Pension savers who opt for drawdown should consider setting up a Lasting Power of Attorney (LPA), according to insurance group Zurich.
Drawdown allows savers to take an income from their pension pot while leaving the rest invested, rather than buying an annuity.
Since the pension freedoms were introduced four years ago, it has become a popular option. Based on the latest data from the Financial Conduct Authority, Zurich estimates that as many as 615,000 people have switched their savings into drawdown.
However, the company has warned about a "financial planning blind spot" which could leave tens of thousands of people financially vulnerable in retirement.
It said that investors managing drawdown without the help of a financial adviser need to make decisions on where to invest and how much to withdraw, at a time when their physical or mental health might be deteriorating.
If there is no LPA in place, their families or friends would be unable to quickly step in to help them with financial arrangements, without facing a lengthy court process.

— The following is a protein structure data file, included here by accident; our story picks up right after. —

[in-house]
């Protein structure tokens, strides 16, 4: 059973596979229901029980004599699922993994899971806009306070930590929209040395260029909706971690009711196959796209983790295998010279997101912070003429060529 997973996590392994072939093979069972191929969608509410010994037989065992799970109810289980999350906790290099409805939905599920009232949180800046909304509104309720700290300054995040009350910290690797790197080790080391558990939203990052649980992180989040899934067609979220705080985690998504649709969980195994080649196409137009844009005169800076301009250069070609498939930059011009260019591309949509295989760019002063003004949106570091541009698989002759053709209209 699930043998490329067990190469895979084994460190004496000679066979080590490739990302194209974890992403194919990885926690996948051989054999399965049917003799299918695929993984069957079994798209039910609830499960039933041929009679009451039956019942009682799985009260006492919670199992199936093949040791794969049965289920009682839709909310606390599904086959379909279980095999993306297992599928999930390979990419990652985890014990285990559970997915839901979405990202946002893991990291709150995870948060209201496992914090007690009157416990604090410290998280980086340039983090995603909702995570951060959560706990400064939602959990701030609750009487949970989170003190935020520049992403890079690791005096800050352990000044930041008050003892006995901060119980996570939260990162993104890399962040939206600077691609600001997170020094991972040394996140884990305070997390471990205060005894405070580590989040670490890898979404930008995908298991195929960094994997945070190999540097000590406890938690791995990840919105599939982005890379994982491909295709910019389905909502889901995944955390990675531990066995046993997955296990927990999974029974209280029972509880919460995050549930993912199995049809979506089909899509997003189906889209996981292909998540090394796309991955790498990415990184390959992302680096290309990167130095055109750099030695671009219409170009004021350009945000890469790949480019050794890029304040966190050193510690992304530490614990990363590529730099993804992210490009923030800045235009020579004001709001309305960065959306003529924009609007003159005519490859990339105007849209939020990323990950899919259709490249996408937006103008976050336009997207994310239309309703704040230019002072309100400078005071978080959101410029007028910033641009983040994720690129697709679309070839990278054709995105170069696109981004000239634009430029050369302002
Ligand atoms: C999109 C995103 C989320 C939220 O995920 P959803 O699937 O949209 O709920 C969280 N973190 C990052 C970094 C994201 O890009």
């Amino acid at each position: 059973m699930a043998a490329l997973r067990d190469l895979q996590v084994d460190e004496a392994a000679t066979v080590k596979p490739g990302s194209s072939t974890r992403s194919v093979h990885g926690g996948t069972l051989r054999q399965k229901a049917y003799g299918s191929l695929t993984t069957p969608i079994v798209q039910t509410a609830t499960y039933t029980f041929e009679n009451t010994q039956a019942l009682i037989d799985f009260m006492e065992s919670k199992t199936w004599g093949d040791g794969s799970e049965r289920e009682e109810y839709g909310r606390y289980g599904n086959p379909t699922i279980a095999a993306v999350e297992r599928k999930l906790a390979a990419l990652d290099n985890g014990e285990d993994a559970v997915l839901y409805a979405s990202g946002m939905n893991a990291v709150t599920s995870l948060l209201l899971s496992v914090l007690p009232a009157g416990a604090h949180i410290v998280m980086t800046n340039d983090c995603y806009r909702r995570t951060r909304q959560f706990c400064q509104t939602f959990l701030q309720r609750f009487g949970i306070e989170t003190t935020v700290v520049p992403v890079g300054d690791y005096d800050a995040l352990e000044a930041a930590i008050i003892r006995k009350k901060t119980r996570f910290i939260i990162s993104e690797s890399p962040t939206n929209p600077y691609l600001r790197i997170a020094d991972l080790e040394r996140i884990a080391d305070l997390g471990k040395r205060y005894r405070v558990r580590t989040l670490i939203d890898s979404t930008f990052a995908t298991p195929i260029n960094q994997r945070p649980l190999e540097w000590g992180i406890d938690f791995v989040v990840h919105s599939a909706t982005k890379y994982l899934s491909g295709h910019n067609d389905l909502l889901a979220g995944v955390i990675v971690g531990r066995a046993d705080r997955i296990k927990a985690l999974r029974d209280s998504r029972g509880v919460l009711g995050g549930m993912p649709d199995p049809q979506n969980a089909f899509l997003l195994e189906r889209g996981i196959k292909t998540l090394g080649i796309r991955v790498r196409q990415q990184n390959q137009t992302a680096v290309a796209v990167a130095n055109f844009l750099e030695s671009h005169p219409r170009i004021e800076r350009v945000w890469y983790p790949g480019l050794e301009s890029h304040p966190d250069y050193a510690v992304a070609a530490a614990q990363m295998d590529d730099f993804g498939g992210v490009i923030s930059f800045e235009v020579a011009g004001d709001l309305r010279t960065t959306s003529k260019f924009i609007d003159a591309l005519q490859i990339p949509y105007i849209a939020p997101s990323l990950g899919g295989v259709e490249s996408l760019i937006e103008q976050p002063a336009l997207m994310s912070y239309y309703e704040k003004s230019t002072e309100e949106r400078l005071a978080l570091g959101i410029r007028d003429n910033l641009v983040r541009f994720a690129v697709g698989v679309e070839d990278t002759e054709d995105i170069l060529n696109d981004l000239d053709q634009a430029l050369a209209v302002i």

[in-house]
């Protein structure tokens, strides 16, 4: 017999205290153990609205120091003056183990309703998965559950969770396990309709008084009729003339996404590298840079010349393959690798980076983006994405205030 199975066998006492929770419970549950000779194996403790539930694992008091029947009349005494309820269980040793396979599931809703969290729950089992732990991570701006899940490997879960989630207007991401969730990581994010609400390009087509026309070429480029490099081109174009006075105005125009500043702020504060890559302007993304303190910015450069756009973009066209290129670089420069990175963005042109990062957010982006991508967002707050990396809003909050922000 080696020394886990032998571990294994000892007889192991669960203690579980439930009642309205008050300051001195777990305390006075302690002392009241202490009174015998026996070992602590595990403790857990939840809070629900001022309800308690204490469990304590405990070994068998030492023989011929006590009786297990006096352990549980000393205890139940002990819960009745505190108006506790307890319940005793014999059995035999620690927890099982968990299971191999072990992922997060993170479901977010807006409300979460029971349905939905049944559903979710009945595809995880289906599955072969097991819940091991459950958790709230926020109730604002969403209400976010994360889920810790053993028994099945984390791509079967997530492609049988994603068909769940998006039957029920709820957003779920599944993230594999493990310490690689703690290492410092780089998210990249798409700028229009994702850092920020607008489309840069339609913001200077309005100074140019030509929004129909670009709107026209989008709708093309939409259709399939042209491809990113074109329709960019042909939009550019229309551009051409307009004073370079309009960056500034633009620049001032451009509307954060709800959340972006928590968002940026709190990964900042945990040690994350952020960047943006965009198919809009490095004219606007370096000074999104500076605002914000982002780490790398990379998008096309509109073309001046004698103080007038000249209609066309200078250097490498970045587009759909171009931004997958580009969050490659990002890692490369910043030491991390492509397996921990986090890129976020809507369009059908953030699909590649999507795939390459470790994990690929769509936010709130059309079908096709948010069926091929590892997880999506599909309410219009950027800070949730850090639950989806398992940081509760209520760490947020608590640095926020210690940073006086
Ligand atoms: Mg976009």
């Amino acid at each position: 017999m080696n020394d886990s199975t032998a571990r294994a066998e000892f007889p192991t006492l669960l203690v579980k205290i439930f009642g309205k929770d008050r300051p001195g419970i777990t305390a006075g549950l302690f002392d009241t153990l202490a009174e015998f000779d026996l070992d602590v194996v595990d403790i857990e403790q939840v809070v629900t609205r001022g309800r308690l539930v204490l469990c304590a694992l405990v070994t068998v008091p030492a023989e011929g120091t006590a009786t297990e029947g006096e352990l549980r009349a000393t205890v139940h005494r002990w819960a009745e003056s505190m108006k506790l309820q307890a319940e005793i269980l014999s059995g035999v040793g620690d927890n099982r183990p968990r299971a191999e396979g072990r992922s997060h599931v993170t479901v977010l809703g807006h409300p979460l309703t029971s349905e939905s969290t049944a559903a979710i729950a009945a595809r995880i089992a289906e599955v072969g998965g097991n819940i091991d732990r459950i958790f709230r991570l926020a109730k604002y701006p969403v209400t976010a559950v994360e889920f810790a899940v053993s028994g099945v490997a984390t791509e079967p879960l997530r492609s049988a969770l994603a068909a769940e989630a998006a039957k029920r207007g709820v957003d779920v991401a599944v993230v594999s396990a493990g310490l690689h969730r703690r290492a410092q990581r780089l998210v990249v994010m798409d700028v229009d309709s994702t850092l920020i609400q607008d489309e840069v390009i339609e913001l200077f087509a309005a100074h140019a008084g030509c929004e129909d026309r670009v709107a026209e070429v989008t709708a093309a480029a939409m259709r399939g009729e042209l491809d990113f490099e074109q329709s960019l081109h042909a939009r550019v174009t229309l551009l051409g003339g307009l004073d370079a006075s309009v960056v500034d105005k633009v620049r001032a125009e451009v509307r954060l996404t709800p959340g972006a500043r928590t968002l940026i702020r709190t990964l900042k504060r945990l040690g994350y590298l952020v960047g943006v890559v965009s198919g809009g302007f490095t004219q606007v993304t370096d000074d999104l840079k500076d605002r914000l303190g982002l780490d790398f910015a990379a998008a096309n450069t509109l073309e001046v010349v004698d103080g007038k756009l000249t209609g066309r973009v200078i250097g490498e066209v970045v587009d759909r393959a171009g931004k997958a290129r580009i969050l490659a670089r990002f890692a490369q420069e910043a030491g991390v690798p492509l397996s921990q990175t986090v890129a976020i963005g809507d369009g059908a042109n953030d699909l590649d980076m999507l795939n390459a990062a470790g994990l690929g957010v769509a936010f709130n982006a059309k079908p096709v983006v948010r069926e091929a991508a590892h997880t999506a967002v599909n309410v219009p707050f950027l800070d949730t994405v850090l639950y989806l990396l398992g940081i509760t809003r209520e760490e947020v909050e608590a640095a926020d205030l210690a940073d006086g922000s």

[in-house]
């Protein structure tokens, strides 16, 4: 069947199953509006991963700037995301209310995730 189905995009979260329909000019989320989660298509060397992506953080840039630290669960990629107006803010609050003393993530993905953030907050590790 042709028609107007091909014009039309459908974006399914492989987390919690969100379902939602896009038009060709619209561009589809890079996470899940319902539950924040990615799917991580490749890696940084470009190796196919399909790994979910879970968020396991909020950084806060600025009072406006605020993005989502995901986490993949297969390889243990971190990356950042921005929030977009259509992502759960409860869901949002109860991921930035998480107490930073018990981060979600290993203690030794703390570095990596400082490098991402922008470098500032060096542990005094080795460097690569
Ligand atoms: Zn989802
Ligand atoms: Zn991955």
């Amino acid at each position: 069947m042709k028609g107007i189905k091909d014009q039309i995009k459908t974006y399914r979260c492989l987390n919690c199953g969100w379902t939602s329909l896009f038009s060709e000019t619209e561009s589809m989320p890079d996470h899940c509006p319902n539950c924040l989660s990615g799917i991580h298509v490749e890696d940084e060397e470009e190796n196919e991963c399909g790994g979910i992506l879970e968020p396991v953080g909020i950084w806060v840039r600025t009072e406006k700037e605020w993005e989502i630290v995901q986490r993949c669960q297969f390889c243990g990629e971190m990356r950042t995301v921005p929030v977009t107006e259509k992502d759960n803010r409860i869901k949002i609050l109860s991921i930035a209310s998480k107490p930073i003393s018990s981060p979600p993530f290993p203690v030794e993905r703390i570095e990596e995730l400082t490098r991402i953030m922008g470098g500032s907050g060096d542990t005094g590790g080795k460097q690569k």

Zurich research shows that seven in ten people in retirement have not set up an LPA.
"Registering a Lasting Power of Attorney has become even more crucial since the pension reforms," said Alistair Wilson, head of retail platform strategy at Zurich. "Hundreds of thousands of people are now making complex decisions about their pension into old age, when the risk of developing illnesses, such as dementia, increases. Despite this, a vast number of retirees are unprepared for a time when managing their pension might become hard, or even impossible. This problem is creating a potential time bomb as the population in drawdown expands and ages.
"Getting financial advice can help you to make the most of your savings, and ensure you have the right plans in place for all stages of your retirement."
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